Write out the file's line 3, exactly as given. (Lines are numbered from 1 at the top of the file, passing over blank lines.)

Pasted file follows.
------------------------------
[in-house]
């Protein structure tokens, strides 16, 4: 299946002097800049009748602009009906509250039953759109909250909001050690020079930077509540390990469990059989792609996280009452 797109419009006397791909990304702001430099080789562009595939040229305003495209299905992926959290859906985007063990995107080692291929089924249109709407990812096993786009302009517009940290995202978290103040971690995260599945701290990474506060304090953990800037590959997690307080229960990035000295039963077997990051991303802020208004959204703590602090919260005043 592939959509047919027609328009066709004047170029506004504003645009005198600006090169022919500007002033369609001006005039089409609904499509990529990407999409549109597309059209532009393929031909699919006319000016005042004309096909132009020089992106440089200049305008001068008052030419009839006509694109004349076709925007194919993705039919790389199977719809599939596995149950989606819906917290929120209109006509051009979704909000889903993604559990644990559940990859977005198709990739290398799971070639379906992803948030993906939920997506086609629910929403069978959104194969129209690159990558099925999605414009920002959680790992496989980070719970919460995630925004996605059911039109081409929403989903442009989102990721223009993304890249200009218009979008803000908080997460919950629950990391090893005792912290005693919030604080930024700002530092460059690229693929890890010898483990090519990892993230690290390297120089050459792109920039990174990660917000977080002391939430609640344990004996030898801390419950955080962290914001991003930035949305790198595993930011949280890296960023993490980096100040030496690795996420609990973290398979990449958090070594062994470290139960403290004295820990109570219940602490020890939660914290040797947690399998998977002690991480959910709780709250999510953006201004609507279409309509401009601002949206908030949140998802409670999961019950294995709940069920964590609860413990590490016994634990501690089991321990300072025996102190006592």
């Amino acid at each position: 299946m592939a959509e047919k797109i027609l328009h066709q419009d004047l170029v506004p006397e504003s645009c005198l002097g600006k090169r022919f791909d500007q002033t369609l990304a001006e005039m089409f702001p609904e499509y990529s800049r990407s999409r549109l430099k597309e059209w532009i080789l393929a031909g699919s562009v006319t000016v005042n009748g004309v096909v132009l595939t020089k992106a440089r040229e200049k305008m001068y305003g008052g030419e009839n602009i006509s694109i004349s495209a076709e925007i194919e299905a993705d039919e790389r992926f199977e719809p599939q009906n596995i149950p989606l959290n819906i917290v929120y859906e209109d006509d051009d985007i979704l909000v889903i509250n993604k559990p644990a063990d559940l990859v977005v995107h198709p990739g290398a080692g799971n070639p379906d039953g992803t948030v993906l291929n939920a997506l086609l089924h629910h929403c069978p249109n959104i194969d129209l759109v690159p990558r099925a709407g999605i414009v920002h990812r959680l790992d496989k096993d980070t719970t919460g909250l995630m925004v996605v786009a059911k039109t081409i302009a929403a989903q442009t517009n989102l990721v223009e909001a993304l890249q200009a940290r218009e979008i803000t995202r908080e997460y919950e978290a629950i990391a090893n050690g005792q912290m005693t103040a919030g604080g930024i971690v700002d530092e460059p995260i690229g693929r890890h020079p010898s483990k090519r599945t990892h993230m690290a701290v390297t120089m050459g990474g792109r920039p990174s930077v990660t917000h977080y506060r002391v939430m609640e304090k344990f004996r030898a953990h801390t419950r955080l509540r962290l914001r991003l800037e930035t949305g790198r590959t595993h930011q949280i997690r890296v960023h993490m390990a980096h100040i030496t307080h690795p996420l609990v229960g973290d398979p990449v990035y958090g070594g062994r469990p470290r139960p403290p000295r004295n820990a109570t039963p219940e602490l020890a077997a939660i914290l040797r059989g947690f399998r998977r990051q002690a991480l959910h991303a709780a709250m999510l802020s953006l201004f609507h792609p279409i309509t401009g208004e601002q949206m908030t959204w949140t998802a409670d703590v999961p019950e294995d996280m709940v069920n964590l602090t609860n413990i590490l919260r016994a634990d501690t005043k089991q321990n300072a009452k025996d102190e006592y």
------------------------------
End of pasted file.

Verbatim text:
């Amino acid at each position: 299946m592939a959509e047919k797109i027609l328009h066709q419009d004047l170029v506004p006397e504003s645009c005198l002097g600006k090169r022919f791909d500007q002033t369609l990304a001006e005039m089409f702001p609904e499509y990529s800049r990407s999409r549109l430099k597309e059209w532009i080789l393929a031909g699919s562009v006319t000016v005042n009748g004309v096909v132009l595939t020089k992106a440089r040229e200049k305008m001068y305003g008052g030419e009839n602009i006509s694109i004349s495209a076709e925007i194919e299905a993705d039919e790389r992926f199977e719809p599939q009906n596995i149950p989606l959290n819906i917290v929120y859906e209109d006509d051009d985007i979704l909000v889903i509250n993604k559990p644990a063990d559940l990859v977005v995107h198709p990739g290398a080692g799971n070639p379906d039953g992803t948030v993906l291929n939920a997506l086609l089924h629910h929403c069978p249109n959104i194969d129209l759109v690159p990558r099925a709407g999605i414009v920002h990812r959680l790992d496989k096993d980070t719970t919460g909250l995630m925004v996605v786009a059911k039109t081409i302009a929403a989903q442009t517009n989102l990721v223009e909001a993304l890249q200009a940290r218009e979008i803000t995202r908080e997460y919950e978290a629950i990391a090893n050690g005792q912290m005693t103040a919030g604080g930024i971690v700002d530092e460059p995260i690229g693929r890890h020079p010898s483990k090519r599945t990892h993230m690290a701290v390297t120089m050459g990474g792109r920039p990174s930077v990660t917000h977080y506060r002391v939430m609640e304090k344990f004996r030898a953990h801390t419950r955080l509540r962290l914001r991003l800037e930035t949305g790198r590959t595993h930011q949280i997690r890296v960023h993490m390990a980096h100040i030496t307080h690795p996420l609990v229960g973290d398979p990449v990035y958090g070594g062994r469990p470290r139960p403290p000295r004295n820990a109570t039963p219940e602490l020890a077997a939660i914290l040797r059989g947690f399998r998977r990051q002690a991480l959910h991303a709780a709250m999510l802020s953006l201004f609507h792609p279409i309509t401009g208004e601002q949206m908030t959204w949140t998802a409670d703590v999961p019950e294995d996280m709940v069920n964590l602090t609860n413990i590490l919260r016994a634990d501690t005043k089991q321990n300072a009452k025996d102190e006592y």